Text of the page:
The following evening, I stopped by the atelier. Again, as is the custom, Panico welcomed me in and offered me coffee. This time, there were also cigars and chocolates on the coffee table, and on the other side of the room, where there had been wool suiting, there were now two extremely large bouquets of flowers, presumably from happy customers. Panico and I chatted for a bit before a knock came at the door. An older, slightly heavier set Neapolitan gentleman came in. He had thick, wavy silver hair and a grey chalkstripe flannel suit to match. It turned out he has been a client of Panico’s for 30 years, back when the Maestro was at Rubinacci. Now he lives in New York and does business in South Korea and Western Europe. When he can, he stops by Naples to have his clothes made.
“Thank you for the espresso,” he said to Panico’s assistant. He passed on the chocolate, but took one of the cigars. Panico then handed him a lighter.
The gentleman was very worried about the European debt crisis, so we talked for a bit about the European Central Bank, whether Italy should return to the lira, and if the Euro was a doomed idea from the start. After about 20 minutes, the gentleman turned to Panico and, almost as if he just remembered, asked about his jacket. Panico then politely asked for my permission to bring the client to the fitting room, to which I replied, “Certainly, please.”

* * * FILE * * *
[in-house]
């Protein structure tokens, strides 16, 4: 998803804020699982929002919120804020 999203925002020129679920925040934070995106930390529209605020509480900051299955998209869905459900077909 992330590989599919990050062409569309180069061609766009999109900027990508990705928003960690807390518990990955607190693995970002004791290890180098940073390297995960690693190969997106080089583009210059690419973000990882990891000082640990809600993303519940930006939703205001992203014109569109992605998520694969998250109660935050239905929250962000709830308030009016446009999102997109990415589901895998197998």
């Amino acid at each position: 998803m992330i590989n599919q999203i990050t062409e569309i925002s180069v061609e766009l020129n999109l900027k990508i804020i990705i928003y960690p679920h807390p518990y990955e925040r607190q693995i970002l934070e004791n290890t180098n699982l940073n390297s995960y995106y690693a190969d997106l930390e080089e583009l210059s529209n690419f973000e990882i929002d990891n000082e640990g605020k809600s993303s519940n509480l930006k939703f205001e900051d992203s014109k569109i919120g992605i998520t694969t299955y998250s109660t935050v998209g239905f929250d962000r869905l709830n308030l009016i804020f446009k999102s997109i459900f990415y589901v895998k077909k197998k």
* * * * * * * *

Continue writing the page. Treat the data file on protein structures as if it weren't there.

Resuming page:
The fitting is a private affair, of course, and when the two men returned, we continued to chat about various subjects—modernity, family, and traveling. Soon another knock came at the door and a gentleman with neatly brushed-back brown hair appeared. He didn’t seem like he had time to chat, so Panico asked us to excuse him while he brought the client to the back. The silver-haired gentleman and I continued our conversation, and when the Maestro returned, the topic naturally wended its way to tailoring. “Ah yes, the safari jackets,” Panico said, and then nodded, “Let me show you.”